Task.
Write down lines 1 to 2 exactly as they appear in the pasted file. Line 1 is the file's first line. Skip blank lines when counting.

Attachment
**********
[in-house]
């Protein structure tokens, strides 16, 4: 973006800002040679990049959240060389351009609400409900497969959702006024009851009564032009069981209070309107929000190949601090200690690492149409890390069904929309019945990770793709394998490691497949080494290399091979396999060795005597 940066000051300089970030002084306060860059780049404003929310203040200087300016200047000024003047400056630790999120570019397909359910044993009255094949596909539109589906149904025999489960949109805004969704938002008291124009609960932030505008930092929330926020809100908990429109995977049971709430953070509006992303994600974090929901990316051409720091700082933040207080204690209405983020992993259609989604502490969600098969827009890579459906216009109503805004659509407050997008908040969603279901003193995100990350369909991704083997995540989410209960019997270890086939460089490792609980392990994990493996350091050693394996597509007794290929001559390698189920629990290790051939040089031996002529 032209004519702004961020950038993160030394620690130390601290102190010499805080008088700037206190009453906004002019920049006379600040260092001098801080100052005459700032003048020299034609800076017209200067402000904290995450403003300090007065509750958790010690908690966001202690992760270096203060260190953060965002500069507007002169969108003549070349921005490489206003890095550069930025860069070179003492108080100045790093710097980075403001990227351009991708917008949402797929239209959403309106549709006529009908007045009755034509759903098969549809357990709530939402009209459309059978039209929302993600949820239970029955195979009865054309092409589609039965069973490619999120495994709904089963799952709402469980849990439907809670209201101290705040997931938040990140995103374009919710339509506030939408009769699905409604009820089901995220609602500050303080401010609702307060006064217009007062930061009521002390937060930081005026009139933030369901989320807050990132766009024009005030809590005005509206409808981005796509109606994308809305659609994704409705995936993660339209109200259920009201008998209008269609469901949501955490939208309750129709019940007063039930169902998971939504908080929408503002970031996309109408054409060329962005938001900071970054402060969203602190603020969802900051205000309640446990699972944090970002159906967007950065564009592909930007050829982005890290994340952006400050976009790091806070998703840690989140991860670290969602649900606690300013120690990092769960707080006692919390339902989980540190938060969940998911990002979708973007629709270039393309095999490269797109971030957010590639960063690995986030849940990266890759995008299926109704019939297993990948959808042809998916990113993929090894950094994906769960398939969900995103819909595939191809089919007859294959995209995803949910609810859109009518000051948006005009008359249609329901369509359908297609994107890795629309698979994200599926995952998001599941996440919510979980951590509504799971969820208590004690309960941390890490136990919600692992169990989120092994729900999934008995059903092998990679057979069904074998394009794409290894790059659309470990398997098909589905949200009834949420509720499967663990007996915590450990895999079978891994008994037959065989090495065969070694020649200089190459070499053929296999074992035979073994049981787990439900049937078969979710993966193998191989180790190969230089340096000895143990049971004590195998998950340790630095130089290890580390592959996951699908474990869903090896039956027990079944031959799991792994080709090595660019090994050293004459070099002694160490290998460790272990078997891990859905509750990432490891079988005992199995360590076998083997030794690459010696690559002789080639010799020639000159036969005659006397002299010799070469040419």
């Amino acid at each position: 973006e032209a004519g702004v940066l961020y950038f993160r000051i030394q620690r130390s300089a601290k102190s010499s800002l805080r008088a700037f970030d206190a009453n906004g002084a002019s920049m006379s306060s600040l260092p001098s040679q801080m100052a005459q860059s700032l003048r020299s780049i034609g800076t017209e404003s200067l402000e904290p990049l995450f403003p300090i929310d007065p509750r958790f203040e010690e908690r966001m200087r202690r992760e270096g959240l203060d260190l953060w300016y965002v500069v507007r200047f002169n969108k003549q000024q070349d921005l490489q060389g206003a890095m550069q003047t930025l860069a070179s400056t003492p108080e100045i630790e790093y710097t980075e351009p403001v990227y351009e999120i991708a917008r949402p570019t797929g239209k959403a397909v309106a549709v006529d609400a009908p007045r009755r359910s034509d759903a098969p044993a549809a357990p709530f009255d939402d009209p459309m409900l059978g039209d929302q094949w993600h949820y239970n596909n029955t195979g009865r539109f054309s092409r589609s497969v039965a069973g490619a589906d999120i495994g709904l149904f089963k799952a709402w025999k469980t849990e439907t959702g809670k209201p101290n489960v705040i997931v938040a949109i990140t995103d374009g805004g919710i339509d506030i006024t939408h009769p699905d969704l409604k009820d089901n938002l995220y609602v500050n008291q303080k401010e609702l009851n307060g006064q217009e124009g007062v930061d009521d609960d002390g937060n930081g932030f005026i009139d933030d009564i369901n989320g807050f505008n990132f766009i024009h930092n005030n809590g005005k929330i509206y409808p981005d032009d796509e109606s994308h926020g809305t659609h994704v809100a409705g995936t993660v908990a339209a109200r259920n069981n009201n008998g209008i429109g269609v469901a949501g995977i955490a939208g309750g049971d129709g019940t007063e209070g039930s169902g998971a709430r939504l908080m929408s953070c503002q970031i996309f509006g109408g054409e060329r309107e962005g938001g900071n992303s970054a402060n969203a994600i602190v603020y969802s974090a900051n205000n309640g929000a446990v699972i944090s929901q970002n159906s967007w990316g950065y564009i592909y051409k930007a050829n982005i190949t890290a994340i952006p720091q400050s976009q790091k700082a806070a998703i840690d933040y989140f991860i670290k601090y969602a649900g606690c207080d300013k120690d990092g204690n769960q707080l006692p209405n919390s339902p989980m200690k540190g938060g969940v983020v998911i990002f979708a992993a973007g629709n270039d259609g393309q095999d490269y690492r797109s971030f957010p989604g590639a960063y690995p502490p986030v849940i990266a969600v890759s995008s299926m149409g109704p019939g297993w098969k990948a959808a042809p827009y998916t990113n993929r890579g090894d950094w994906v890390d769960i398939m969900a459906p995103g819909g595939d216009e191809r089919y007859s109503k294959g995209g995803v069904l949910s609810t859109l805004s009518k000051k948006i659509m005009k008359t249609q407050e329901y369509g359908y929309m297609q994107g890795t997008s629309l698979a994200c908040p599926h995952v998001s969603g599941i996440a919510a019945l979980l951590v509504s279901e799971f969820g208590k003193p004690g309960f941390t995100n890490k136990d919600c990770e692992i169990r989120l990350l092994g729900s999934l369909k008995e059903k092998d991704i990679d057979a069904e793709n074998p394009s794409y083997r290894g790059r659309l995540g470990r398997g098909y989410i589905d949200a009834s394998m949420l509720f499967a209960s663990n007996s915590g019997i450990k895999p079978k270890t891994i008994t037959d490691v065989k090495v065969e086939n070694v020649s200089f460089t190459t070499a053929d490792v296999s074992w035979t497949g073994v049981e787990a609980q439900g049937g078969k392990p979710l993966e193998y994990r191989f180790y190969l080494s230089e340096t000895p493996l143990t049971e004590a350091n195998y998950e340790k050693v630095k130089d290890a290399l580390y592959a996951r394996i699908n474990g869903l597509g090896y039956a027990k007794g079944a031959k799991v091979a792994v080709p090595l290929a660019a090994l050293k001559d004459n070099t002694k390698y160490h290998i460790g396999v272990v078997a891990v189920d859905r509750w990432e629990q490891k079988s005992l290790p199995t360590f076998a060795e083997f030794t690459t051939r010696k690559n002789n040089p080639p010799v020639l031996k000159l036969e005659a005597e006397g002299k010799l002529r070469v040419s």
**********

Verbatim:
[in-house]
């Protein structure tokens, strides 16, 4: 973006800002040679990049959240060389351009609400409900497969959702006024009851009564032009069981209070309107929000190949601090200690690492149409890390069904929309019945990770793709394998490691497949080494290399091979396999060795005597 940066000051300089970030002084306060860059780049404003929310203040200087300016200047000024003047400056630790999120570019397909359910044993009255094949596909539109589906149904025999489960949109805004969704938002008291124009609960932030505008930092929330926020809100908990429109995977049971709430953070509006992303994600974090929901990316051409720091700082933040207080204690209405983020992993259609989604502490969600098969827009890579459906216009109503805004659509407050997008908040969603279901003193995100990350369909991704083997995540989410209960019997270890086939460089490792609980392990994990493996350091050693394996597509007794290929001559390698189920629990290790051939040089031996002529 032209004519702004961020950038993160030394620690130390601290102190010499805080008088700037206190009453906004002019920049006379600040260092001098801080100052005459700032003048020299034609800076017209200067402000904290995450403003300090007065509750958790010690908690966001202690992760270096203060260190953060965002500069507007002169969108003549070349921005490489206003890095550069930025860069070179003492108080100045790093710097980075403001990227351009991708917008949402797929239209959403309106549709006529009908007045009755034509759903098969549809357990709530939402009209459309059978039209929302993600949820239970029955195979009865054309092409589609039965069973490619999120495994709904089963799952709402469980849990439907809670209201101290705040997931938040990140995103374009919710339509506030939408009769699905409604009820089901995220609602500050303080401010609702307060006064217009007062930061009521002390937060930081005026009139933030369901989320807050990132766009024009005030809590005005509206409808981005796509109606994308809305659609994704409705995936993660339209109200259920009201008998209008269609469901949501955490939208309750129709019940007063039930169902998971939504908080929408503002970031996309109408054409060329962005938001900071970054402060969203602190603020969802900051205000309640446990699972944090970002159906967007950065564009592909930007050829982005890290994340952006400050976009790091806070998703840690989140991860670290969602649900606690300013120690990092769960707080006692919390339902989980540190938060969940998911990002979708973007629709270039393309095999490269797109971030957010590639960063690995986030849940990266890759995008299926109704019939297993990948959808042809998916990113993929090894950094994906769960398939969900995103819909595939191809089919007859294959995209995803949910609810859109009518000051948006005009008359249609329901369509359908297609994107890795629309698979994200599926995952998001599941996440919510979980951590509504799971969820208590004690309960941390890490136990919600692992169990989120092994729900999934008995059903092998990679057979069904074998394009794409290894790059659309470990398997098909589905949200009834949420509720499967663990007996915590450990895999079978891994008994037959065989090495065969070694020649200089190459070499053929296999074992035979073994049981787990439900049937078969979710993966193998191989180790190969230089340096000895143990049971004590195998998950340790630095130089290890580390592959996951699908474990869903090896039956027990079944031959799991792994080709090595660019090994050293004459070099002694160490290998460790272990078997891990859905509750990432490891079988005992199995360590076998083997030794690459010696690559002789080639010799020639000159036969005659006397002299010799070469040419």